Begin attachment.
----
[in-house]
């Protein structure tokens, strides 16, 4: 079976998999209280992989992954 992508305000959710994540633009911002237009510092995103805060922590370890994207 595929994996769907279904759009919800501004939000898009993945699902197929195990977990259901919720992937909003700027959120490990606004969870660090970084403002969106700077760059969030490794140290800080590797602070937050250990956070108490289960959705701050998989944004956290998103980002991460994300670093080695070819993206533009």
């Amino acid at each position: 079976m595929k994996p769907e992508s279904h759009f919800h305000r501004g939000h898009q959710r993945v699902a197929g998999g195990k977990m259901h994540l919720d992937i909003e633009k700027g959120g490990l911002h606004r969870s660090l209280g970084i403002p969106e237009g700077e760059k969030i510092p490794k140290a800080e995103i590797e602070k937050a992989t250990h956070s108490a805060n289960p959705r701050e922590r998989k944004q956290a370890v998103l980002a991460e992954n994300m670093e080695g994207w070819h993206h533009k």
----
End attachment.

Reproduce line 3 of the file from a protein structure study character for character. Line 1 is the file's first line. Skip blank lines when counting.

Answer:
């Amino acid at each position: 079976m595929k994996p769907e992508s279904h759009f919800h305000r501004g939000h898009q959710r993945v699902a197929g998999g195990k977990m259901h994540l919720d992937i909003e633009k700027g959120g490990l911002h606004r969870s660090l209280g970084i403002p969106e237009g700077e760059k969030i510092p490794k140290a800080e995103i590797e602070k937050a992989t250990h956070s108490a805060n289960p959705r701050e922590r998989k944004q956290a370890v998103l980002a991460e992954n994300m670093e080695g994207w070819h993206h533009k």